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It has been stated that Spies' work on the legend of Faustus was published in 1587. The book would appear to have spread very rapidly, though international communication was then very slow, as we find that it had, as early as 1589, furnished the subject of a ballad thus entered in the Stationers' Registers (Arber's transcript, vol. ii., p. 241 b) • Ultimo die ffebruarij 1589.

Allowed vnto him [Ric. Jones] for his Copie, A ballad of the life and deathe of Doctor Ffaustus the great Cungerer.

Allowed vnder the hand of the Bishop of London, and master warden Denhams hand beinge to the Copie-vjd.?

If this ballad be the same as the one still extant and printed in Dyce's edition of Marlowe, p. 136, sq., as is most probable, the question arises whether it was composed before or after the play. Dyce says : • As ballads were frequently founded on favourite dramas, it is most likely that the ditty just mentioned was derived from our author's play.' But the ballad differs from the play in not a few points. Faustus is there made to say

At Wittenburge, a town of Germany,
There was I born and bred of good degree ;

but in the play it is stated that Faustus was base parentswithin a town called Rhodes. ballad goes on to state :

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In learning, lo, my uncle brought up me,
And made me Doctor in Divinity ;
And when he dy'd, he left me all his wealth,
Whose cursed gold did hinder my soul's health.

The uncle' is entirely gratuitous, as the play speaks only of kinsmen who chiefly brought up' Faustus, and there is nothing in it of the 'cursed’ gold left by these kinsmen. The next stanzas, are in tolerable harmony with the plot of Marlowe's tragedy :

Then did I shun the holy Bible-book,
Nor on God's word would ever after look ;
But studied accursed conjuration,
Which was the cause of my utter damnation.
The Devil in friar's weeds appear'd to me,
And straight to my request he did agree,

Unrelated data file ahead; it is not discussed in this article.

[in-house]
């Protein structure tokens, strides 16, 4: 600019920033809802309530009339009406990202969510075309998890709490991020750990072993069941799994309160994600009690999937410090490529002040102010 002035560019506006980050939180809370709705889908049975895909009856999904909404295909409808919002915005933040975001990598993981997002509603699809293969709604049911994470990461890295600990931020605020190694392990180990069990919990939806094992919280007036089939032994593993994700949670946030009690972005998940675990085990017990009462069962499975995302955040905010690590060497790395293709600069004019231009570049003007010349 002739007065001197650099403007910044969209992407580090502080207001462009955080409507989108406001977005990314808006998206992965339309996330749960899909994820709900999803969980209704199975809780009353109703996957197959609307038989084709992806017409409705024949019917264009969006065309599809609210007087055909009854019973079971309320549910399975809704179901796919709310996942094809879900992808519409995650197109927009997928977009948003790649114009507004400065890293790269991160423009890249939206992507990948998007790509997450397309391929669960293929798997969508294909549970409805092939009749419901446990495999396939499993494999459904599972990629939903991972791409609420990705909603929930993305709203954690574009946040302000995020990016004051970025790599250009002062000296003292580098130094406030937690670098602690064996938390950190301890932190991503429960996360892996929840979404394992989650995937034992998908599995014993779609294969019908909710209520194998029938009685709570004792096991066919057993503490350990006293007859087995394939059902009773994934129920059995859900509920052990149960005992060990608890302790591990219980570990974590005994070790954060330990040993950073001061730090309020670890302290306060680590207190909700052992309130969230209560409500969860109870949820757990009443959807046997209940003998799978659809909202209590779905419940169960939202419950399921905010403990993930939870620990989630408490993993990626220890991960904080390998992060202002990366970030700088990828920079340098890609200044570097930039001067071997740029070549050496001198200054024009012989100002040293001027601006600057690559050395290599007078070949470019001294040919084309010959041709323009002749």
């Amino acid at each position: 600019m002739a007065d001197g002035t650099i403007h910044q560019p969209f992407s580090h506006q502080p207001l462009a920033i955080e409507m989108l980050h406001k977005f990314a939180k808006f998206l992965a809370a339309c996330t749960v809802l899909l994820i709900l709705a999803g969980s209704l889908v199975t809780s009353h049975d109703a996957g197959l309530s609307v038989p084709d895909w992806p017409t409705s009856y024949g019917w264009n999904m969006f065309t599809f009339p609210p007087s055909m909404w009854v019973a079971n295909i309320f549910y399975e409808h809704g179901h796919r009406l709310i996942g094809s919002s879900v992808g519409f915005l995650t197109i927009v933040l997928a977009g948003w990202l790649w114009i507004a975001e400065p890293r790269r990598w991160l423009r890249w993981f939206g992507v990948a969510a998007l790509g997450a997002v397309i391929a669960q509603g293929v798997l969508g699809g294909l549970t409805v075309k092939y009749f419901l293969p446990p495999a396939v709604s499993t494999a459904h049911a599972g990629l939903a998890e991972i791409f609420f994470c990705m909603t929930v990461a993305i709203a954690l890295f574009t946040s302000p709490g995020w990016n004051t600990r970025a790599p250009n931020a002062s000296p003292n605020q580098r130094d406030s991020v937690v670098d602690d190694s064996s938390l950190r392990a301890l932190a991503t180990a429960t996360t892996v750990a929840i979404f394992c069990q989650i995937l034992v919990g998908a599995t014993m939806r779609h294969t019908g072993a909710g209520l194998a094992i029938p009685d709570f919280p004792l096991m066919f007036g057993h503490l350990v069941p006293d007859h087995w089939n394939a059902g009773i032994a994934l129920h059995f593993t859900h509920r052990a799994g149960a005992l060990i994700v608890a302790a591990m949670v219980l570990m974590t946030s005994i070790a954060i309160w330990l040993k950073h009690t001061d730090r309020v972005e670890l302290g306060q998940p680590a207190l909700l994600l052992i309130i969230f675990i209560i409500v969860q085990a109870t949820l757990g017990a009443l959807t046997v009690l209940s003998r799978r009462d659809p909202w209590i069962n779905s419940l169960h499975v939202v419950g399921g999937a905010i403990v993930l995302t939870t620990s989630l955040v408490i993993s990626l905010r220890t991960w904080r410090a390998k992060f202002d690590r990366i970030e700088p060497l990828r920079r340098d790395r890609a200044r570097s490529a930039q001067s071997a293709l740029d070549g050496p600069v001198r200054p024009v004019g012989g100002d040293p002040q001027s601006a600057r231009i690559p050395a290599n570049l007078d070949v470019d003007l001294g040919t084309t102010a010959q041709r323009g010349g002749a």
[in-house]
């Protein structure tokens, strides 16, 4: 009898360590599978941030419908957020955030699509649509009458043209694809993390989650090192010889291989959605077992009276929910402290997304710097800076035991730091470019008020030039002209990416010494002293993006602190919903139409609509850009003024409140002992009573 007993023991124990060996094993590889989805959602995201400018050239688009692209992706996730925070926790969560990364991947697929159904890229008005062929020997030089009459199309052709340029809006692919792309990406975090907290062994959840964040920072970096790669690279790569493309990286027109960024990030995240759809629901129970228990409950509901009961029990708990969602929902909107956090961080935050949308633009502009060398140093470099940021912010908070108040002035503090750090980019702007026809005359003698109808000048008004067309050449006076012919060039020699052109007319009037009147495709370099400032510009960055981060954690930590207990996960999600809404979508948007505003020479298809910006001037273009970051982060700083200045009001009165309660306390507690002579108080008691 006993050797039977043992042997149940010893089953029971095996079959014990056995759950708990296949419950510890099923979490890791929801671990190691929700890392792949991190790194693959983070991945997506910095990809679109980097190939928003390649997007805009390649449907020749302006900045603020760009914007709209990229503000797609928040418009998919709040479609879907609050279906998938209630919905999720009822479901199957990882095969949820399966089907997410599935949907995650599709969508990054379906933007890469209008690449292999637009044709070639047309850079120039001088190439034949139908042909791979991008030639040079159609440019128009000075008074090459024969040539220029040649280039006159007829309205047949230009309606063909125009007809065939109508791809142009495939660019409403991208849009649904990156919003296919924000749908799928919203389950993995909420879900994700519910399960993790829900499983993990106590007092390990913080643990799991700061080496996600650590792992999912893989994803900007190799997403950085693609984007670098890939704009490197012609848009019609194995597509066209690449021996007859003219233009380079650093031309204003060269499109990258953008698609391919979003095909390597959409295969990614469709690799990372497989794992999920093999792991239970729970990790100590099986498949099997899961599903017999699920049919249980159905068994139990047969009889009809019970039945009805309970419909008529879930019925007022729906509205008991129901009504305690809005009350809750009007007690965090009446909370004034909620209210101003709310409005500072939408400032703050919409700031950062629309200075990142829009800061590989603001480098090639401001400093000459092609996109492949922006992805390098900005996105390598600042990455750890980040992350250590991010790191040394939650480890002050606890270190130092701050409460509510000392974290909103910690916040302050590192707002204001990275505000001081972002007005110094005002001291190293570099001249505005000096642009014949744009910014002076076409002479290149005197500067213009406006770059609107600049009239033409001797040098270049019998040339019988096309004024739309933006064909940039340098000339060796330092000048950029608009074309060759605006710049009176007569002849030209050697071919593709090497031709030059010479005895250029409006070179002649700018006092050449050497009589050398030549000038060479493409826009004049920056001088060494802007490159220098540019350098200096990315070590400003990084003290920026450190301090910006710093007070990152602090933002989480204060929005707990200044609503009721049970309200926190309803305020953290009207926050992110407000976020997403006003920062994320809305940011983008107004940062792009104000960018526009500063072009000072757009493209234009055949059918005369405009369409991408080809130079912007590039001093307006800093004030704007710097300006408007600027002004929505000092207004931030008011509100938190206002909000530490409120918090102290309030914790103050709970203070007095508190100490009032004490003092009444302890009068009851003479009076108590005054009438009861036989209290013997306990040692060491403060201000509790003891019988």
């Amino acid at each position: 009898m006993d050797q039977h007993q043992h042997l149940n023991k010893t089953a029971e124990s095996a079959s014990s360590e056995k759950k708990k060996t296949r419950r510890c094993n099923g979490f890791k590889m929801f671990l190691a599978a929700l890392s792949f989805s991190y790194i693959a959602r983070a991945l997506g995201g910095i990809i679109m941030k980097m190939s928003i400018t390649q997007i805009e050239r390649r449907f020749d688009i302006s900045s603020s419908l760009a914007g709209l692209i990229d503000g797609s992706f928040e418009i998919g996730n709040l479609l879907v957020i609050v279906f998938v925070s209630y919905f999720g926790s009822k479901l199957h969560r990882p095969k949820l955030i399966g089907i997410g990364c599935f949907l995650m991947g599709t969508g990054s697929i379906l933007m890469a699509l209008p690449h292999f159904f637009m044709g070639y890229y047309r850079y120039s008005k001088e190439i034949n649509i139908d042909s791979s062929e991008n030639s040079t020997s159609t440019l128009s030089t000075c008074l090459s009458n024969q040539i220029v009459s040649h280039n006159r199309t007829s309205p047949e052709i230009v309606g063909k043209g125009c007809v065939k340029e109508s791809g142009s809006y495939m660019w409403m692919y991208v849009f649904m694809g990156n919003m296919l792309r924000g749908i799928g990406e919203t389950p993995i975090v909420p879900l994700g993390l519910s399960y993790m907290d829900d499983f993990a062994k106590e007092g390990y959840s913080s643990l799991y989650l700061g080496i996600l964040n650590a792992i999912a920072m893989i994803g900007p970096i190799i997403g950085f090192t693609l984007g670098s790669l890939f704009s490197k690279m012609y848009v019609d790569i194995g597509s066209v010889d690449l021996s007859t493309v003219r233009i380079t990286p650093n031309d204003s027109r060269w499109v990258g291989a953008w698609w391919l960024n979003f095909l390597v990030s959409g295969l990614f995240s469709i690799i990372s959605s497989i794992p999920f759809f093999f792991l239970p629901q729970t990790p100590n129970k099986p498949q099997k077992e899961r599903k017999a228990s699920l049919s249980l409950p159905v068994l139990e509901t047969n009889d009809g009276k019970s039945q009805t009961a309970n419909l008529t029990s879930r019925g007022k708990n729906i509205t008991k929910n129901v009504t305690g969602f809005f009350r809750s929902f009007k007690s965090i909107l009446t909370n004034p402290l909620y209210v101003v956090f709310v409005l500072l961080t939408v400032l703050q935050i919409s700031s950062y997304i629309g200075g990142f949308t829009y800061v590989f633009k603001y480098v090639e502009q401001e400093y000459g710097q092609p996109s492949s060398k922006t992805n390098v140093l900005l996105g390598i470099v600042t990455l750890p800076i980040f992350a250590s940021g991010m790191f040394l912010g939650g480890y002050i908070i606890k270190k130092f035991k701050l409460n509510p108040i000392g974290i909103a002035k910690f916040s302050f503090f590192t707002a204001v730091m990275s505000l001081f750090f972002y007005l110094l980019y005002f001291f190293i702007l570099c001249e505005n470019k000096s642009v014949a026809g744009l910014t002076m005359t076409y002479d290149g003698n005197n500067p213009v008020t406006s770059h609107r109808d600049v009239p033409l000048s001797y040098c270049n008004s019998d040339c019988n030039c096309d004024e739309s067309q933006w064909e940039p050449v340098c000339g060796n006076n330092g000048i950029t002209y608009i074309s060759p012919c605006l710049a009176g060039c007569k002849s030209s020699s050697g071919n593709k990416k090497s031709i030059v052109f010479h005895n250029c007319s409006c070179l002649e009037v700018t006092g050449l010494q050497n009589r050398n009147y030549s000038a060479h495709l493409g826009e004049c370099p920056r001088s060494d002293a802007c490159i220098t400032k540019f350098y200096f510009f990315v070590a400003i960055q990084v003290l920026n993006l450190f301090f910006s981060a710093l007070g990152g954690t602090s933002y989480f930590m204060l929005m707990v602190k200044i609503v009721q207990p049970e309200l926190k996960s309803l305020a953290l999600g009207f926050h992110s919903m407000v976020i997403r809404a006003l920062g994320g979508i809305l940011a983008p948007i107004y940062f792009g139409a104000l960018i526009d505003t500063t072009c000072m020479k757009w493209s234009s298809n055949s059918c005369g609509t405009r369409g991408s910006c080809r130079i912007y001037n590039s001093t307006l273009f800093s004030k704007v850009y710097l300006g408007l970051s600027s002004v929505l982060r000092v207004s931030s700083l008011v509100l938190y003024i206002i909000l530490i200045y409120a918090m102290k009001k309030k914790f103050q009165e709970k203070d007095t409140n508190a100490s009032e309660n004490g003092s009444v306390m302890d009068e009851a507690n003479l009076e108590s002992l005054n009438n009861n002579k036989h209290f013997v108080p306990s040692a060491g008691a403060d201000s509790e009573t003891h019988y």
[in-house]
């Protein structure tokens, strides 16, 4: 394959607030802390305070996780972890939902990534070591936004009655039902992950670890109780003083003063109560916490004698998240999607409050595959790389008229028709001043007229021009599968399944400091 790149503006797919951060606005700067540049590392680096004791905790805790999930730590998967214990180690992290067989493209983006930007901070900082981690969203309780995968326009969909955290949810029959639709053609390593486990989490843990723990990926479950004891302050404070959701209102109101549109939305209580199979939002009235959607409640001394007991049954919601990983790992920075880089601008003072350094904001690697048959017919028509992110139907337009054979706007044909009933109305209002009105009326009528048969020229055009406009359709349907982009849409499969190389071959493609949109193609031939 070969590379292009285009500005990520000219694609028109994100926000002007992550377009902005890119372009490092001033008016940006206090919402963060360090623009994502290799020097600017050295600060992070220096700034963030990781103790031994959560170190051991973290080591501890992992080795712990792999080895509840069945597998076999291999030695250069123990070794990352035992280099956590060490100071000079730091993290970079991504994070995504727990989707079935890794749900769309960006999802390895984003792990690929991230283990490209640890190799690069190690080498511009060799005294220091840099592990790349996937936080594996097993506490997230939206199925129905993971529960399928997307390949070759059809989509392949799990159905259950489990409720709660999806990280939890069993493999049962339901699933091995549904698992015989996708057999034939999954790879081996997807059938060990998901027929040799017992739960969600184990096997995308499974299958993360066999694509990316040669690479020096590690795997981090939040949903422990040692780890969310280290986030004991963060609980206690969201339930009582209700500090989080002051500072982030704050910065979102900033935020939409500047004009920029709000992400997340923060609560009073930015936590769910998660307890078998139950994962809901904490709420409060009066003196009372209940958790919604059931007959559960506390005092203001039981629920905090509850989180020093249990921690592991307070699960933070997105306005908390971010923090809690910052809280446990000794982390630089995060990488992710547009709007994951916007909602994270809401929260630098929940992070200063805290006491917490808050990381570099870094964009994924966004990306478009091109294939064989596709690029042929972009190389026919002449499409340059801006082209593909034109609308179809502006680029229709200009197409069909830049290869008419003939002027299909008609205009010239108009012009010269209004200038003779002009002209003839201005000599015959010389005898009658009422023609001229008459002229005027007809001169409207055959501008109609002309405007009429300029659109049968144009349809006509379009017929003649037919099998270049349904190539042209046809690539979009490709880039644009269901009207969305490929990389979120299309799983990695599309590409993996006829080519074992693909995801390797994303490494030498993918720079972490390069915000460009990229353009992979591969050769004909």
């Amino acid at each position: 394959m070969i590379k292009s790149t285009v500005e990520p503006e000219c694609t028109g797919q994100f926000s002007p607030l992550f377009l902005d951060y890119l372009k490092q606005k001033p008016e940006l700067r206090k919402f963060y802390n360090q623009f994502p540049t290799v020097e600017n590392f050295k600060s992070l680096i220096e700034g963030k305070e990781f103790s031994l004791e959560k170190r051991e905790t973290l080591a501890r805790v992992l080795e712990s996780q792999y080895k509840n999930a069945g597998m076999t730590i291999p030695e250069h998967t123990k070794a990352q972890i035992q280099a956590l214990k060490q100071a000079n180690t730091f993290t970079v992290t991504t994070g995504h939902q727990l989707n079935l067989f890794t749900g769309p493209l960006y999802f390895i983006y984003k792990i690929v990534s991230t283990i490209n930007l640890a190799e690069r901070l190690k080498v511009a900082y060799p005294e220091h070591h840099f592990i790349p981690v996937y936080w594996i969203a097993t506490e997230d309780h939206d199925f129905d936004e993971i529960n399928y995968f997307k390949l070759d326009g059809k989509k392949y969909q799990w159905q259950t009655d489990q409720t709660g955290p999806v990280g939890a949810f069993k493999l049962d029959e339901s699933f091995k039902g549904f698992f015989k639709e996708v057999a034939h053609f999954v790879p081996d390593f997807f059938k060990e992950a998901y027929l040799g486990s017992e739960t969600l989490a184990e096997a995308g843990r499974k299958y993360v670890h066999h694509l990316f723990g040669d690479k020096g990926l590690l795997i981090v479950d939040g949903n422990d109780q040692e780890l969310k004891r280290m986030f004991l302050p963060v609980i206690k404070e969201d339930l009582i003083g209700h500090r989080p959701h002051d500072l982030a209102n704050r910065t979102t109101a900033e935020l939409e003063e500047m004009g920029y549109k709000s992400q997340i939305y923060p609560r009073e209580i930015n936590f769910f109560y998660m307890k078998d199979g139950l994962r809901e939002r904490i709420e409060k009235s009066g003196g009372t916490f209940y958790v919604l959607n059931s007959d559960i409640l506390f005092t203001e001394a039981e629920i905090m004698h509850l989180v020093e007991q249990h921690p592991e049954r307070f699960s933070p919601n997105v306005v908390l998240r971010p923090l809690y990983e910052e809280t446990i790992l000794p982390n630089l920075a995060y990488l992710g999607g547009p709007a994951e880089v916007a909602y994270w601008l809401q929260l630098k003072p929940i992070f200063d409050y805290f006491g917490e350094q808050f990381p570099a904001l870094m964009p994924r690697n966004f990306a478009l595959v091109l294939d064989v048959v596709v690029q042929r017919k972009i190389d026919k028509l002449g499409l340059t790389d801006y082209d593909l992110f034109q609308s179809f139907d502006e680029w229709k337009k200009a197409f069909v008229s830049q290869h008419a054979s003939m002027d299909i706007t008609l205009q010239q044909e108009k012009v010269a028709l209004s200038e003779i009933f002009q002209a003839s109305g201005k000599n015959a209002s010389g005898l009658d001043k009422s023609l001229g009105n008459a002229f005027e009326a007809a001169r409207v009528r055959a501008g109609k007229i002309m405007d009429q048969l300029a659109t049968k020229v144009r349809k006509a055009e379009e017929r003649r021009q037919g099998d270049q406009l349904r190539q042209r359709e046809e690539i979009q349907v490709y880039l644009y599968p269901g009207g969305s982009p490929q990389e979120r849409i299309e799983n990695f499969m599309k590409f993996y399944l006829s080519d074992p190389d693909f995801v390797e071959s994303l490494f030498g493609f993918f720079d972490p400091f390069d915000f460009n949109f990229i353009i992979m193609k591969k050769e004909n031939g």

That I might have all things at my desire :
I gave him soul and body for his hire.
Twice did I make my tender flesh to bleed,
Twice with my blood I wrote the devil's deed,
Twice wretchedly I soul and body sold,
To live in peace [al. pleasure] and do what things I would.
For four-and-twenty years this bond was made,
And at the length my soul was truly paid :
Time ran away, and yet I never thought

How dear my soul our Saviour Christ had bought. The last two lines are not however in agreement with Marlowe, in whose play Faustus' repentance is made to begin almost immediately after the conclusion of his bargain with the Devil. The following stanzas are again quite in accordance with the play :

The time I past away, with much delight,
'Mongst princes, peers, and many a worthy knight.
I wrought such wonders by my magic skill,
That all the world may talk of Faustus still,
The Devil he carried me up into the sky,
Where I did see how all the world did lie ;
I went about the world in eight days space,
And then return'd unto my native place.

What pleasure I did wish to please my mind,
He did perform, as bond and seal did bind ;
The secrets of the stars and planets told,
Of earth and sea, with wonders manifold.

When four-and twenty years was almost run,
I thought of all things that was past and done ;
How that the Devil would soon claim his right,
And carry me to everlasting night.
Then all too late I curst my wicked deed,
The dread whereof doth make my heart to bleed ;
All days and hours I mourned wondrous sore,

Repenting me of all things done before. The next stanzas suggest even more vivid reminiscences of the play:

I then did wish both sun and moon to stay,
All times and seasons never to decay ;
Then had my time near come to dated end,
Now I soul and body down to hell descend.